Inj Prev 15:430 doi:10.1136/ip.2009.025262
  • From SAVIR


  1. Shannon Frattaroli,
  2. Nathan Yee,
  3. Keshia M Pollack,
  4. Andrea C Gielen
  1. The Johns Hopkins Center for Injury Research and Policy, Baltimore, Maryland, USA
  1. Correspondence to Dr Shannon Frattaroli, 624 North Broadway, Baltimore, MD 21218, USA; SFrattar{at}

    On 28 October 2009, the International Code Council (ICC) met in Baltimore, Maryland (USA). The ICC, a membership association dedicated to building safety and fire prevention, develops the codes used to construct residential and commercial buildings. After much debate, the Council voted to reject a set of proposals to remove a provision specifying that all new one-family and two-family homes be equipped with a home fire sprinkler system. The vote is a strong endorsement of sprinkler technology, and one that should be of interest to public health professionals. The attention within the ICC to residential sprinklers presents an opportunity for public health professionals who work in injury prevention to lend their expertise to the residential sprinkler effort at a critical point in the history of this technology. We here present a case in support of residential fire sprinkler codes, and offer Injury Prevention readers a brief overview of the ICC process concerning sprinklers for one-family and two-family homes.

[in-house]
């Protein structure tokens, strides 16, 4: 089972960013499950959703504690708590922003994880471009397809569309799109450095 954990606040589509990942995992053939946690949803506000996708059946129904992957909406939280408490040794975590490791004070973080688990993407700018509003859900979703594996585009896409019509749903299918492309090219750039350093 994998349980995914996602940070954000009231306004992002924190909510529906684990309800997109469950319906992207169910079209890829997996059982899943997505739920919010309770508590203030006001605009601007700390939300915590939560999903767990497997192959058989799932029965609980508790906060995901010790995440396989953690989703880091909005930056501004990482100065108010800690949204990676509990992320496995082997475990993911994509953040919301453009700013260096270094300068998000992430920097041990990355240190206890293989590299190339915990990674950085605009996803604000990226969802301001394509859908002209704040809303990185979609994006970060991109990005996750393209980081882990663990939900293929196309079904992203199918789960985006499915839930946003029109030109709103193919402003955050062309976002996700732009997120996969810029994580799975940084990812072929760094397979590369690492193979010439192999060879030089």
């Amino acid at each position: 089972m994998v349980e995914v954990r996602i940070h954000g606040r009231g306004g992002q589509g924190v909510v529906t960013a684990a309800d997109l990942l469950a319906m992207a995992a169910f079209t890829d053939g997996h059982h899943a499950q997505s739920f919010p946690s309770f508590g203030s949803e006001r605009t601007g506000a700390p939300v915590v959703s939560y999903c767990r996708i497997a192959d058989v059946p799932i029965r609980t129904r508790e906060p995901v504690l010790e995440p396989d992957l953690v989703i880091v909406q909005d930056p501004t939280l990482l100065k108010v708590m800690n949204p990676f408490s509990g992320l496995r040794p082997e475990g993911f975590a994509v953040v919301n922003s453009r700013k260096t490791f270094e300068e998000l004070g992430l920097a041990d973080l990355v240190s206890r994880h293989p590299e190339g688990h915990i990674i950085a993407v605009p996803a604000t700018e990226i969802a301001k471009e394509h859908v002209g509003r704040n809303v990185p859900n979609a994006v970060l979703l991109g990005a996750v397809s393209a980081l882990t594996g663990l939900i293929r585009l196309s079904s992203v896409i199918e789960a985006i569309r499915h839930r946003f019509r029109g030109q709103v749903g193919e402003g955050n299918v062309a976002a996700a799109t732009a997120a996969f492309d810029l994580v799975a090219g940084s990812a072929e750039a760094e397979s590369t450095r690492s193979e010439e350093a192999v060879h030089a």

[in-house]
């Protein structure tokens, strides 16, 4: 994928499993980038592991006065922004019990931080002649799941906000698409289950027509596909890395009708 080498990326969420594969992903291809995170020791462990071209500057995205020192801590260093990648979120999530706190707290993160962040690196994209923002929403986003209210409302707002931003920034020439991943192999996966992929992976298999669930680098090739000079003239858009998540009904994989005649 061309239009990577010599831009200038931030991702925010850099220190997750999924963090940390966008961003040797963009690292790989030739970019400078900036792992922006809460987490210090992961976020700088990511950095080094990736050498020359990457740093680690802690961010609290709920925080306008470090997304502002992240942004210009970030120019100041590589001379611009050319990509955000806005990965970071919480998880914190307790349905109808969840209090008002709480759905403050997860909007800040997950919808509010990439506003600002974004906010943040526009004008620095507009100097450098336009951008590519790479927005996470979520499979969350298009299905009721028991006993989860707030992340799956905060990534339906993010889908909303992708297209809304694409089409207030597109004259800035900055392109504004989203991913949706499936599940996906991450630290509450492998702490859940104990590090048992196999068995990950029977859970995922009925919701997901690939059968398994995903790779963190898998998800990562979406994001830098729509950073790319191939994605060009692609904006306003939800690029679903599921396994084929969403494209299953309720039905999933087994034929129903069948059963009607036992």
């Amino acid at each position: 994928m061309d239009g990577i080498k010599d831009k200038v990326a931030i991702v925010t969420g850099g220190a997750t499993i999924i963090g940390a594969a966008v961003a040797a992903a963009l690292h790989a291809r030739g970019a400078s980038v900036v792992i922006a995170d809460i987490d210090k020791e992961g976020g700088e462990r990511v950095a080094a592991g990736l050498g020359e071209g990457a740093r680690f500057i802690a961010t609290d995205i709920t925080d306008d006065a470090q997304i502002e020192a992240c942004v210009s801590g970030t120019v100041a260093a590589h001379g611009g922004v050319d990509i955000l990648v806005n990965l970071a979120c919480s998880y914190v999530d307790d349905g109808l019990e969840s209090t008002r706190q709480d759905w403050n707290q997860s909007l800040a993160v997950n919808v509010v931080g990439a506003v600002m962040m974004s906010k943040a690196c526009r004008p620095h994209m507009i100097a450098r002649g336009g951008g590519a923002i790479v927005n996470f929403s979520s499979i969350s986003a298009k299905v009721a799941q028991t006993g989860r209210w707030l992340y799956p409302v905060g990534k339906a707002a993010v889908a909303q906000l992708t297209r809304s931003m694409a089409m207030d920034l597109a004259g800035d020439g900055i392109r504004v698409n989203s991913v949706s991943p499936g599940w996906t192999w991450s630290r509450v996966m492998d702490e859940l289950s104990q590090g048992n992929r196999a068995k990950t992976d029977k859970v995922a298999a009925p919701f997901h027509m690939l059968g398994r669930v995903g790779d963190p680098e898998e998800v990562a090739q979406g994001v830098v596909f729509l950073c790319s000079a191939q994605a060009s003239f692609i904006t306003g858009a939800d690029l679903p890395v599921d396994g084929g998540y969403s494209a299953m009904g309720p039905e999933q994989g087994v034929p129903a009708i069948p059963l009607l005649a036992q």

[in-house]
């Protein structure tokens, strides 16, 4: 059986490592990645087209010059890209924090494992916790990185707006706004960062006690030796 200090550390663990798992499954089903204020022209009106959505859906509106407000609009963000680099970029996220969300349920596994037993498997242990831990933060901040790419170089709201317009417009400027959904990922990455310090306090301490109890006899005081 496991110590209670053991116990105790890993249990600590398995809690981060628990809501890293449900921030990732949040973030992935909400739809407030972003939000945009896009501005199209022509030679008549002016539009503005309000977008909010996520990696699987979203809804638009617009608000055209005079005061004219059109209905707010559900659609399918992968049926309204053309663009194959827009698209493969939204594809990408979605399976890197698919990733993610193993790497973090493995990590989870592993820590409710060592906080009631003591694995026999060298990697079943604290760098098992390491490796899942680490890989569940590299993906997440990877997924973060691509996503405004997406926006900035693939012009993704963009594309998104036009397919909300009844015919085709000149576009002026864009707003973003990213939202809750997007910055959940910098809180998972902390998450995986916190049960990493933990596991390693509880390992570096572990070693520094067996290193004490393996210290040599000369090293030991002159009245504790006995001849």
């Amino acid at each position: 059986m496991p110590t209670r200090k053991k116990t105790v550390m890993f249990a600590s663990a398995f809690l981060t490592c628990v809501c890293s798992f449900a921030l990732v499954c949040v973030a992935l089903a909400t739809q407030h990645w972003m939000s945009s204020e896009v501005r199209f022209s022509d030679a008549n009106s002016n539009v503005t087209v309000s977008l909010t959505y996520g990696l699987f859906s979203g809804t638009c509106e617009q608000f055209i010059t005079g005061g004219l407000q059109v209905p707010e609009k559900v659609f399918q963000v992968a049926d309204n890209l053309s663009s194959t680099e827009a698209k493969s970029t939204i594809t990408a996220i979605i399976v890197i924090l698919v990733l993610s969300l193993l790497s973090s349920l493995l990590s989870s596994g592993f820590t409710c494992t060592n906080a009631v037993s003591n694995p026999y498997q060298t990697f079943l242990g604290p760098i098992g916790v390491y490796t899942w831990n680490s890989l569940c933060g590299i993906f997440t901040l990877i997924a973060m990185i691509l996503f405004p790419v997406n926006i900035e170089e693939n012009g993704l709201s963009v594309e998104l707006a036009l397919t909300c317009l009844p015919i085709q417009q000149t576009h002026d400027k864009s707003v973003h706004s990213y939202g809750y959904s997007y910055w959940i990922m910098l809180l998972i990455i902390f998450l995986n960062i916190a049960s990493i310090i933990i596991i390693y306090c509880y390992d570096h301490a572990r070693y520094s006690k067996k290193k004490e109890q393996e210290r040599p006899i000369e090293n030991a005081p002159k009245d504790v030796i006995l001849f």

Residential fires are a major source of injury worldwide, although rates of residential fire death …

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